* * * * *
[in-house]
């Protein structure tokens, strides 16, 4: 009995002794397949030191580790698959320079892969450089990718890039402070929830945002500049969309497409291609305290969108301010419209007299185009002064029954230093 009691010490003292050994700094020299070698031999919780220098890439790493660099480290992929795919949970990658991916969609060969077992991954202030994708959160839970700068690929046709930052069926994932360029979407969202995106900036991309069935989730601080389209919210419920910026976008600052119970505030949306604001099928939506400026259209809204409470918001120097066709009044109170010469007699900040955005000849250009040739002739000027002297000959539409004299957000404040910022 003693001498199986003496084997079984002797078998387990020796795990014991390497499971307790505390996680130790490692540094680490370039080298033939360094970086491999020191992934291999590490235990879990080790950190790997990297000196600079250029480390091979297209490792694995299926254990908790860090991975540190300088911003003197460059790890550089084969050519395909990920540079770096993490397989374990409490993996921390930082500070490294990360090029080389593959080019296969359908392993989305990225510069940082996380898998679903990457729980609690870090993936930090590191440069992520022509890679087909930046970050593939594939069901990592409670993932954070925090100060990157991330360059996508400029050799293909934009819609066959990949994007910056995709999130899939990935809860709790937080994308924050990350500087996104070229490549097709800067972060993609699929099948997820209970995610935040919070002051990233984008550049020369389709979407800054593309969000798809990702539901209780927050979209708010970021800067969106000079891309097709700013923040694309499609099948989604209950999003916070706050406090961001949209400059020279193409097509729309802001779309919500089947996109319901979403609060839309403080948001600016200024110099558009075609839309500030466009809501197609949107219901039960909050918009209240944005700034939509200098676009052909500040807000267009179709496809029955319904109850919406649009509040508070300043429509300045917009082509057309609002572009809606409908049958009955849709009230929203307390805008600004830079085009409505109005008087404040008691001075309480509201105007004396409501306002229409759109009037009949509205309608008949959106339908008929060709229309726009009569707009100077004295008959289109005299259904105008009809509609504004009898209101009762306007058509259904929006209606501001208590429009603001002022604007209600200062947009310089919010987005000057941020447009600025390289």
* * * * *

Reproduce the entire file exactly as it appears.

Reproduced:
[in-house]
């Protein structure tokens, strides 16, 4: 009995002794397949030191580790698959320079892969450089990718890039402070929830945002500049969309497409291609305290969108301010419209007299185009002064029954230093 009691010490003292050994700094020299070698031999919780220098890439790493660099480290992929795919949970990658991916969609060969077992991954202030994708959160839970700068690929046709930052069926994932360029979407969202995106900036991309069935989730601080389209919210419920910026976008600052119970505030949306604001099928939506400026259209809204409470918001120097066709009044109170010469007699900040955005000849250009040739002739000027002297000959539409004299957000404040910022 003693001498199986003496084997079984002797078998387990020796795990014991390497499971307790505390996680130790490692540094680490370039080298033939360094970086491999020191992934291999590490235990879990080790950190790997990297000196600079250029480390091979297209490792694995299926254990908790860090991975540190300088911003003197460059790890550089084969050519395909990920540079770096993490397989374990409490993996921390930082500070490294990360090029080389593959080019296969359908392993989305990225510069940082996380898998679903990457729980609690870090993936930090590191440069992520022509890679087909930046970050593939594939069901990592409670993932954070925090100060990157991330360059996508400029050799293909934009819609066959990949994007910056995709999130899939990935809860709790937080994308924050990350500087996104070229490549097709800067972060993609699929099948997820209970995610935040919070002051990233984008550049020369389709979407800054593309969000798809990702539901209780927050979209708010970021800067969106000079891309097709700013923040694309499609099948989604209950999003916070706050406090961001949209400059020279193409097509729309802001779309919500089947996109319901979403609060839309403080948001600016200024110099558009075609839309500030466009809501197609949107219901039960909050918009209240944005700034939509200098676009052909500040807000267009179709496809029955319904109850919406649009509040508070300043429509300045917009082509057309609002572009809606409908049958009955849709009230929203307390805008600004830079085009409505109005008087404040008691001075309480509201105007004396409501306002229409759109009037009949509205309608008949959106339908008929060709229309726009009569707009100077004295008959289109005299259904105008009809509609504004009898209101009762306007058509259904929006209606501001208590429009603001002022604007209600200062947009310089919010987005000057941020447009600025390289």